Financial Market Overview
01st January, 2018
MARKETS AT OPEN:-
- The Indian rupee opened higher against the dollar after the U.S. currency ended 2018 on a defensive note. A positive close on Wall Street is further expected provide support to the local currency.
- The rupee opened at 69.62 versus its previous close of 69.94 the one-month USD/INR NDF had closed near 69.75 yesterday, indicating that rupee could build on its recent rally. With no negative cues at hand (for rupee) and nothing by way of global leads, the existing downward trend on the pair may not be challenged too much Further, it helps that rupee managed an annual close above 70.
- We expect USD/INR to trade in a range between 69.40 to 69.90 today.
- Equity benchmarks have had a good start in opening trade. The Nifty is above 10,800 level.
- The Sensex is up 93 points or 0.26% at 36161, and the Nifty up 20.15 points or 0.19% at 10882.65.
- Asian Equity Markets are closed today on account of New Year’s day.
- European markets finished mixed as of the most recent closing prices. The DAX gained 1.71% and the CAC 40 rose 1.11%. The FTSE 100 lost 0.09%.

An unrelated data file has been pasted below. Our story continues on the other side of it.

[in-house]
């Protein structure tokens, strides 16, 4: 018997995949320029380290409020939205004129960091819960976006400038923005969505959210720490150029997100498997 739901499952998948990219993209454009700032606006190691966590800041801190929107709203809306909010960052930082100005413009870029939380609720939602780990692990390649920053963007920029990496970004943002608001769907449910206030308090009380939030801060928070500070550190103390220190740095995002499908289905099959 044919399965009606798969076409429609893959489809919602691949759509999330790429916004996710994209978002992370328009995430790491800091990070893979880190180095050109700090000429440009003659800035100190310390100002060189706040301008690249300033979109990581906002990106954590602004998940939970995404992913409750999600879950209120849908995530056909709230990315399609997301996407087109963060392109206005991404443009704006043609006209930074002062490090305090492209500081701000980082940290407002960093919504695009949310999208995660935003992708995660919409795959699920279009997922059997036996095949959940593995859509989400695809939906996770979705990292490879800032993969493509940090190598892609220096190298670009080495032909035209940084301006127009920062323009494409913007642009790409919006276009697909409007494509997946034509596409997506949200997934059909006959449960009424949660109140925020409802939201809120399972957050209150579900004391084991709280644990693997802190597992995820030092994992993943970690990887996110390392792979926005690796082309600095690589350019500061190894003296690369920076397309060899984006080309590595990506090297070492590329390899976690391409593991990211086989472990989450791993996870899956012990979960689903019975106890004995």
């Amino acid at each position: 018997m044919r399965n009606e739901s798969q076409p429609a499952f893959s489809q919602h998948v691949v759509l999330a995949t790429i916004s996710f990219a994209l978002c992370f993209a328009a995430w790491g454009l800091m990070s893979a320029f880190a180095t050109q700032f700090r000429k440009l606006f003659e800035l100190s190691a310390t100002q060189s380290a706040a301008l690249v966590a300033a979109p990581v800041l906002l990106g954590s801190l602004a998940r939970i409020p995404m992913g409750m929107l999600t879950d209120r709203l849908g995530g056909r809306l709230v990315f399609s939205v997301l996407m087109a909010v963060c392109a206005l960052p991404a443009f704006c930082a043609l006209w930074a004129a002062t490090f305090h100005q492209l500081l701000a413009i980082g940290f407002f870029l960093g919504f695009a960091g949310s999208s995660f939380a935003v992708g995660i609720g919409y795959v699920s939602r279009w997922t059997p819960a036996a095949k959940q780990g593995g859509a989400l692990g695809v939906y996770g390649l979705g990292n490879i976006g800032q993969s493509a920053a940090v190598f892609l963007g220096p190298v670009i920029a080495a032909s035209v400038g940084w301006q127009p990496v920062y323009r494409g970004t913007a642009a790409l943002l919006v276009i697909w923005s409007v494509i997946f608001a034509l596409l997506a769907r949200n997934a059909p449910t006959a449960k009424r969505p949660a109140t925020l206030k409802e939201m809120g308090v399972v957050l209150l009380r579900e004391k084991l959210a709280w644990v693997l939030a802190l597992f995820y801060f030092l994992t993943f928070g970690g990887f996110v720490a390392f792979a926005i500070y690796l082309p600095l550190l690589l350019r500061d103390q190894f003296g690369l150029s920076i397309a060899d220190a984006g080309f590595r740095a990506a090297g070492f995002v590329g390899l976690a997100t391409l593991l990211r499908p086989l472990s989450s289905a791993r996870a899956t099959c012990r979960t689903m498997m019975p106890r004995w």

- Wall Street advanced in relatively low-volume trading on Monday as revelers gathered to ring in 2019, marking the end of the worst year for U.S. stocks in a decade.
- The Dow Jones Industrial Average rose 265.67 points, or 1.15 percent, to 23,328.07, the S&P 500 gained 21.21 points, or 0.85 percent, to 2,506.95, and the Nasdaq Composite added 50.76 points, or 0.77 percent, to 6,635.28.
- British Prime Minister Theresa May urged lawmakers on Monday to back her Brexit deal, promising that it would allow the country to “turn a corner” and let the government focus on solving domestic problems such as housing and a skill shortage. May made the appeal in a New Year’s message little more than two weeks before a make-or-break vote in parliament on her plan for Britain’s exit from the European Union which is due to happen on March 29.
- The dollar lost more ground against the major currencies yesterday, slipping for the third straight session. The dollar index declined 0.2% on Monday to close at its lowest level in almost two months. The index’s losses came primarily on account of the dollar’s struggles against the yen. The Japanese yen, a safe-haven currency, rose 0.6% yesterday to near 109.60 versus the dollar, its highest in more than six months.
- The yield difference between the 10-year U.S. bond and two-year is currently at 20 basis points, after having fallen to under 10 basis points last month. A flattening yield curve is considered a sign that investors are anticipating economic growth to cool off.
- Foreign investors net sold 3.27 billion rupees worth of Indian share on Dec. 28. In December, these investors bought about $400 billion worth of shares.